This year service providers' capex spending on Carrier Ethernet is for the first time exceeding that of SONET and SDH. Only 14% of polled carriers expect to spend more on the traditional favorite technologies over the next 18 months, according to one poll. Nearly all agreed that Carrier Ethernet was best in the access network, while some 80% also favored it for the core.
A new ecosystem of business opportunities is growing around Carrier Ethernet services, with value-added resellers connecting a customer to their in-house router and offering hosted managed services. The advantage to the customer is the flexibility offered by a small company and an "out of the box" solution that meets their business requirement. Other services that resellers are beginning to provide to their clients include hosted desktop services, managed storage and backup, financial applications and integrated voice solutions. So we now see telcos selling Carrier Ethernet to medium-sized resellers who supply small companies serving local or niche sectors of the business market.
With Carrier Ethernet services now a major part of a provider's portfolio, industry uptake is accelerating. Among the biggest adopters are the mobile phone providers - an industry hit by intense price competition combined with a huge increase in data traffic driven by the rise in smartphones. Until recently backhaul from the cell tower to the core network used leased lines - an expensive solution and one where increased traffic could only be handled by installing another leased line. Once Carrier Ethernet backhaul is installed, however, not only do you have the simplicity of an all-IP network but also throughput can be rapidly altered as needed in small increments. Another advantage of Carrier Ethernet is that it can be accessed over a range of media - copper, fiber or wirelessly - so that the biggest success has been Carrier Ethernet microwave backhaul, expecting an over 40% annual growth rate for the next five years.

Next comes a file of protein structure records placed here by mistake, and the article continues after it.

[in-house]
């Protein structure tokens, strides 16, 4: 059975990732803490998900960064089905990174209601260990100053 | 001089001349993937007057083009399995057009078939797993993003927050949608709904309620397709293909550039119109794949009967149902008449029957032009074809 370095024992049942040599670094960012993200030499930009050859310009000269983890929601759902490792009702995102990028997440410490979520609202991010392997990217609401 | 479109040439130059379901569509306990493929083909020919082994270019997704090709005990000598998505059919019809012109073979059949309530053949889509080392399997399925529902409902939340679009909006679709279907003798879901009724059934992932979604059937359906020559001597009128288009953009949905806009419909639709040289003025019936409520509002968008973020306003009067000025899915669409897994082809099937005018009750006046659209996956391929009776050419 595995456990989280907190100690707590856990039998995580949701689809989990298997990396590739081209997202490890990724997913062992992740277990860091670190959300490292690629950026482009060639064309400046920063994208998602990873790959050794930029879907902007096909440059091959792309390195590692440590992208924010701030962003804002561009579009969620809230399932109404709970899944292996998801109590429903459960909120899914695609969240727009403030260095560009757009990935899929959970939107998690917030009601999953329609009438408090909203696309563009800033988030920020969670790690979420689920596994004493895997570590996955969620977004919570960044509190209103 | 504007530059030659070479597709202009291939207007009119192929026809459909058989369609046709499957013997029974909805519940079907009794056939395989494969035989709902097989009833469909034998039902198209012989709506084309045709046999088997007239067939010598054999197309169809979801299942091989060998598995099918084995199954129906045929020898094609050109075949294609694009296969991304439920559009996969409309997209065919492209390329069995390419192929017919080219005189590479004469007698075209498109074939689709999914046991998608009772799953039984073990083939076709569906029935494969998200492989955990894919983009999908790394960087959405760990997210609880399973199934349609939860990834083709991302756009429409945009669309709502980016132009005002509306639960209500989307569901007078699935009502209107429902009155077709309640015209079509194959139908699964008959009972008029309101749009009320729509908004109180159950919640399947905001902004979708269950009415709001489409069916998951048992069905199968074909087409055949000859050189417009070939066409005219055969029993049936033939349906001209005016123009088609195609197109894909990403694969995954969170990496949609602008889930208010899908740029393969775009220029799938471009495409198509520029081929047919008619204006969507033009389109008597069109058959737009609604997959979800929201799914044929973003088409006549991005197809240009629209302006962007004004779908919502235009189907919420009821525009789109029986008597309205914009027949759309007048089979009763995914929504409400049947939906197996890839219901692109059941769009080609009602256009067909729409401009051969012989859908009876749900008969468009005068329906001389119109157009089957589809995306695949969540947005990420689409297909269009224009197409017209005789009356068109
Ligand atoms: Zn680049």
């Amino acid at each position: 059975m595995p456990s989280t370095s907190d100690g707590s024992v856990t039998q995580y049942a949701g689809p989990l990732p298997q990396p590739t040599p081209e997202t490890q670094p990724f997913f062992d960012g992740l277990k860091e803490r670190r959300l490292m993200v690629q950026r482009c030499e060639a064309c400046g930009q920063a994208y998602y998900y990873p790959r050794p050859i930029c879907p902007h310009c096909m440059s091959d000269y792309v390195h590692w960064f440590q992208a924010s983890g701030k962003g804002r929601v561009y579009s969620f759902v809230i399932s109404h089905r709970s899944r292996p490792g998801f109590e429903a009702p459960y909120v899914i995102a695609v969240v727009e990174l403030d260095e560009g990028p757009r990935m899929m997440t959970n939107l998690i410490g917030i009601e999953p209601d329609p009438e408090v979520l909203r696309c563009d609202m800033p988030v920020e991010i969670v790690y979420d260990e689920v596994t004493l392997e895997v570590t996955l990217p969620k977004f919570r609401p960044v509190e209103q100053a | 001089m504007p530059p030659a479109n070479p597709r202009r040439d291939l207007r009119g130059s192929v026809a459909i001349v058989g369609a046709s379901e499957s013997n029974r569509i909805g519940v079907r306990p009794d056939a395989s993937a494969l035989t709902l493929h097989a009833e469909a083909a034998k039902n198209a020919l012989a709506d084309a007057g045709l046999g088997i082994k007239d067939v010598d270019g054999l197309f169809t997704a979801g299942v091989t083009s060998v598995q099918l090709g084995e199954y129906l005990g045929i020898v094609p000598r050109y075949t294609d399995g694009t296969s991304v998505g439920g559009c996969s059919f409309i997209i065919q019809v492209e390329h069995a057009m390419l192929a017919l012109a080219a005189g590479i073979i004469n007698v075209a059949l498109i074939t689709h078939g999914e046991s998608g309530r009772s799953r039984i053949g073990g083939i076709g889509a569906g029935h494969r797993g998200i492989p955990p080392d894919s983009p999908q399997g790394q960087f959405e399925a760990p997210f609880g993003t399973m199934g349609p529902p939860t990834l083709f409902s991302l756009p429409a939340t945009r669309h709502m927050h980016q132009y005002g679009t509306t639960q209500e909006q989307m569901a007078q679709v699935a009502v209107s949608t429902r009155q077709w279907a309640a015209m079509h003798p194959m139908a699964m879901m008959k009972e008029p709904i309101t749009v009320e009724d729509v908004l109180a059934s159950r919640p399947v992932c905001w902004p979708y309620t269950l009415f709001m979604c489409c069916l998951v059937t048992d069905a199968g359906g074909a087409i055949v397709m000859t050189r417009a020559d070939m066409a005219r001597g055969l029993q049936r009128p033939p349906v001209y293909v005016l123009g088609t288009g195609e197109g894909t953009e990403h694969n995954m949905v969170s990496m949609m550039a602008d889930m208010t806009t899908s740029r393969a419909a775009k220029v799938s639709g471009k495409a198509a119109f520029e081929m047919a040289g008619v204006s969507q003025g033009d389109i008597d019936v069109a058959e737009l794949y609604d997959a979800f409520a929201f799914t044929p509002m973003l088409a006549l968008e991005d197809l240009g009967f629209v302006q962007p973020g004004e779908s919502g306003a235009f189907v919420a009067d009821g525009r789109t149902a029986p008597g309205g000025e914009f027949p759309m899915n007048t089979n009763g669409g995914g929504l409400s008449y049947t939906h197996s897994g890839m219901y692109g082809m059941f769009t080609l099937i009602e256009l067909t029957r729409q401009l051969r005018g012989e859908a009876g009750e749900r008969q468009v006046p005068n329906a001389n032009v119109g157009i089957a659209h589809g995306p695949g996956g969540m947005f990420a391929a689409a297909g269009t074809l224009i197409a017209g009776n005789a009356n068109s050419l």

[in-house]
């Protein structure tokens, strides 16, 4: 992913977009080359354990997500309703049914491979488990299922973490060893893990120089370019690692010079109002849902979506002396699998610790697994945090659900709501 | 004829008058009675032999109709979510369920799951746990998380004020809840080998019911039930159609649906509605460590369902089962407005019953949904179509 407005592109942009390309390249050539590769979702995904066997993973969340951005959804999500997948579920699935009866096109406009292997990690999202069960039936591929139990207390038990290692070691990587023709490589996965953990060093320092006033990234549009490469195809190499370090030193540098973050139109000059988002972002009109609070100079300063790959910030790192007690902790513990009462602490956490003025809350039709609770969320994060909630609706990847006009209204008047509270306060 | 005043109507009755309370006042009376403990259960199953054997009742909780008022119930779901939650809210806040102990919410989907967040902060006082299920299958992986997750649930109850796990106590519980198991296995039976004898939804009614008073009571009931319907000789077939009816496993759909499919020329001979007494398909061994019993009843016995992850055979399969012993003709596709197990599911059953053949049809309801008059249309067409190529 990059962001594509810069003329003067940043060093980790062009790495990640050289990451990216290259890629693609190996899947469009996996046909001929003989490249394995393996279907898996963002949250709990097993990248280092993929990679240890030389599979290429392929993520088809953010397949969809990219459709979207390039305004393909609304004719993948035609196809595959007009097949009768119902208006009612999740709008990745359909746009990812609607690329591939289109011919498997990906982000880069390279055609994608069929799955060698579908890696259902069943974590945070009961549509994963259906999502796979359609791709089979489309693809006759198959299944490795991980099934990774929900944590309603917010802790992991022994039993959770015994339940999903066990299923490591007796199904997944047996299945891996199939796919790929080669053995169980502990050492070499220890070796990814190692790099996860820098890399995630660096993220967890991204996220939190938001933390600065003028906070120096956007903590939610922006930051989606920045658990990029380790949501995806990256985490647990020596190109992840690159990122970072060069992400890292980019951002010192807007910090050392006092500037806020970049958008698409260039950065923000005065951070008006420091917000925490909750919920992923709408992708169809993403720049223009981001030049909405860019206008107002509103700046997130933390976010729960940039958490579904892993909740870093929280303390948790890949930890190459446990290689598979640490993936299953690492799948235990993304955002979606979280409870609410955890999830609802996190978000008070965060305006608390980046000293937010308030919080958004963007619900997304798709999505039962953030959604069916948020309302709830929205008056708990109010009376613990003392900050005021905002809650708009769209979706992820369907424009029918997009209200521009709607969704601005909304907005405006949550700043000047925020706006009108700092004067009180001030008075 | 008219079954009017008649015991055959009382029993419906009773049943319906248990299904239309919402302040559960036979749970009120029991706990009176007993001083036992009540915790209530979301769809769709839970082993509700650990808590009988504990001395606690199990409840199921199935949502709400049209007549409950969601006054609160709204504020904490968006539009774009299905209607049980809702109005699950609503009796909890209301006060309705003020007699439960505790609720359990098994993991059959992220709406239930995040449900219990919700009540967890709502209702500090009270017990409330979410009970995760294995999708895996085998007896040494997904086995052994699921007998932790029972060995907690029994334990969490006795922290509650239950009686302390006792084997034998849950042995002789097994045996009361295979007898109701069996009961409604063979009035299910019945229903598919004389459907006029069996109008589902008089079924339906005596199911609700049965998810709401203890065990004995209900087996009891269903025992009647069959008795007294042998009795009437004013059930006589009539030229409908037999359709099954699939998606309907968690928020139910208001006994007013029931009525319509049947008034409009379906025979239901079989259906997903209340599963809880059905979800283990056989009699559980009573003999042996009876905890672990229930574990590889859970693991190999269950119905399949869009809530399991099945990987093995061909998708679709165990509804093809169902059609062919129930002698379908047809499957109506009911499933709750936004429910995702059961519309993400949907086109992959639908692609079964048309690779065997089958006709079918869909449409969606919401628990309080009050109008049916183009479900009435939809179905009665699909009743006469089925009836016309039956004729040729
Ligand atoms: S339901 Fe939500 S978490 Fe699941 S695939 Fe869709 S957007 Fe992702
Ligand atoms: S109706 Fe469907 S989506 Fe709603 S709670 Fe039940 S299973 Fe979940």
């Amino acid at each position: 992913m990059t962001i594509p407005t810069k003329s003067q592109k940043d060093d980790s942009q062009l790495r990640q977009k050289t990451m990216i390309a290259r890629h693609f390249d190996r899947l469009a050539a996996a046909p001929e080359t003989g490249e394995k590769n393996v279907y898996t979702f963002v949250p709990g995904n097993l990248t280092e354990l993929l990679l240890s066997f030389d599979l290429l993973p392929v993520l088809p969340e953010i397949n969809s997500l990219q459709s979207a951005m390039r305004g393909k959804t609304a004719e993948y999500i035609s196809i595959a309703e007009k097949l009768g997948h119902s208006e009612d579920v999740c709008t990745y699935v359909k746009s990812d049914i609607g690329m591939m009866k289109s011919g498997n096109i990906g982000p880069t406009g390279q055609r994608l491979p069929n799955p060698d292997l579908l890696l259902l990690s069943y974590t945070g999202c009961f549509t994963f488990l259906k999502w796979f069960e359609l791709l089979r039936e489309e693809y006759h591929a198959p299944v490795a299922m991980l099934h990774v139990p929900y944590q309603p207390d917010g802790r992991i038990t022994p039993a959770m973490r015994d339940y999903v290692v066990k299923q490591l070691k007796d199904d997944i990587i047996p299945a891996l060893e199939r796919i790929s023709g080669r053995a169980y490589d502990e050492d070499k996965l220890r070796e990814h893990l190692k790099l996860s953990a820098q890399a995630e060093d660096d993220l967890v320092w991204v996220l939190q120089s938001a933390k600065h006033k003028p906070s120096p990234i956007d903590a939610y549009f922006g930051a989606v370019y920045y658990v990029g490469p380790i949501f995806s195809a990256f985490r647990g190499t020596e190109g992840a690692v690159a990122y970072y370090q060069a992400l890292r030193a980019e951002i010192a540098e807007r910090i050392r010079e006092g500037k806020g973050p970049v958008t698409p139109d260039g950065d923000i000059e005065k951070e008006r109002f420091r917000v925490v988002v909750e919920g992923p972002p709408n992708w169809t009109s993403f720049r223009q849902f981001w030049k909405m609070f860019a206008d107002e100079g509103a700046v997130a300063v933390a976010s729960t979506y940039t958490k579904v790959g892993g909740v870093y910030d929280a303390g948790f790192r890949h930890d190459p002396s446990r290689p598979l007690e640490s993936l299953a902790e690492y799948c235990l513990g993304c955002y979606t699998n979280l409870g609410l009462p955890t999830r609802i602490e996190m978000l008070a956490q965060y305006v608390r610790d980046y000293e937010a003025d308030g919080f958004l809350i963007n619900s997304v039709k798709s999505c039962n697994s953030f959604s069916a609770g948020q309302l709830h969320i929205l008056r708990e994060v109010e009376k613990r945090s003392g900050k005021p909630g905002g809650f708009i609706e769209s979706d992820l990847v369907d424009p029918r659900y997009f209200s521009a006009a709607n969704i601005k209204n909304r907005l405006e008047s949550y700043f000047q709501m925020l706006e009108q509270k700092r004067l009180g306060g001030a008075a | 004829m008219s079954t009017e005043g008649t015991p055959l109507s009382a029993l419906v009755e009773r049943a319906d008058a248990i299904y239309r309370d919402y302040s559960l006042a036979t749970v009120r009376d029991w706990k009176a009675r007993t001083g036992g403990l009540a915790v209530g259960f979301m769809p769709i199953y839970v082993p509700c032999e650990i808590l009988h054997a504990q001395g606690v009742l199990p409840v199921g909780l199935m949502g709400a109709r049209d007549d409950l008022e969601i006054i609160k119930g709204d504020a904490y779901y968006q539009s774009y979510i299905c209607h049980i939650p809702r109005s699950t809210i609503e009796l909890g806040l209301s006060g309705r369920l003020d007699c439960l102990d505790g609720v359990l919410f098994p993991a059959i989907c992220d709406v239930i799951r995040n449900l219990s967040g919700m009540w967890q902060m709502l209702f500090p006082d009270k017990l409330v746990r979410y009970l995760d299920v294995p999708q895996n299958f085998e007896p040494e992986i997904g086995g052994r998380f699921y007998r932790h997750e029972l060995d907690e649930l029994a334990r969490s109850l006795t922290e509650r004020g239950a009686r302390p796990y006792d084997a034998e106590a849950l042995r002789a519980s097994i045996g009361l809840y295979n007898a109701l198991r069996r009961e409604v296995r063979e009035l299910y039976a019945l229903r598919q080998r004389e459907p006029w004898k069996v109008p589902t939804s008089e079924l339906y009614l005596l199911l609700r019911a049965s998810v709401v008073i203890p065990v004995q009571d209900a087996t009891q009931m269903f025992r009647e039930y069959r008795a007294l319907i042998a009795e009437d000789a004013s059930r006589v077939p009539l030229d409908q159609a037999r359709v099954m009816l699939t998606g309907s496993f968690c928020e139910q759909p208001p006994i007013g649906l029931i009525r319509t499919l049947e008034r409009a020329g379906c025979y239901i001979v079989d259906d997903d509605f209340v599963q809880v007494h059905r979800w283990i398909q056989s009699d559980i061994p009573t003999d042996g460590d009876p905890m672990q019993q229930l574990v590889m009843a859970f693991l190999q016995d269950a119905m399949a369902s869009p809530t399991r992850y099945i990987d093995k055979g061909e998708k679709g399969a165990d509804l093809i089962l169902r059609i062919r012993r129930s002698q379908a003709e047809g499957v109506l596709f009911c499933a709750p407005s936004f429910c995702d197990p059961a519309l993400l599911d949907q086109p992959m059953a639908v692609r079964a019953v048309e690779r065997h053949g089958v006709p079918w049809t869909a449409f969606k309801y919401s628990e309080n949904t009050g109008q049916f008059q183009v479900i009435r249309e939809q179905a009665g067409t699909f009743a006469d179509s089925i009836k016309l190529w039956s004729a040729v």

This flexible scalabilty is proving a key benefit for a host of business applications: instead of having to over-specify the network service in advance to meet maximum likely loads, the network administrator can save money by running a "just in time" WAN. The most significant benefit, however, is proving to be not just cost savings but rather support for next generation business applications - including cloud computing, interactive services, voice and high definition video conferencing.
Carrier Ethernet today
Initially it was large enterprises that saw the benefits of Carrier Ethernet for their global networks, but smaller businesses are increasingly adopting these solutions. Part of the reason for this has been due to the MEF's work in standardizing both the technical and business interfaces between different provider networks. Ethernet may be a simpler technology, but its very adaptability means that it takes longer to arrange a service that runs consistently across different carrier networks that may have diverse SLAs and classes of service. The MEF's Global Interoperability initiative has reduced the time taken from weeks to a few days. In addition we have seen a rise in "Ethernet Exchanges", playing the role of the old telephone exchange and meaning that small providers can now commission immediate links without needing specialist skills.
2012 marks the 10th anniversary of the MEF and the launch of Carrier Ethernet services. They have something to celebrate now, with nearly 200 worldwide members including telecommunications service providers, cable MSOs, network equipment/software manufacturers, semiconductors vendors and testing organizations. But it is global business that should be celebrating the rise of Carrier Ethernet - it is proving a real tonic.
Read more about lan and wan in Network World's LAN & WAN section.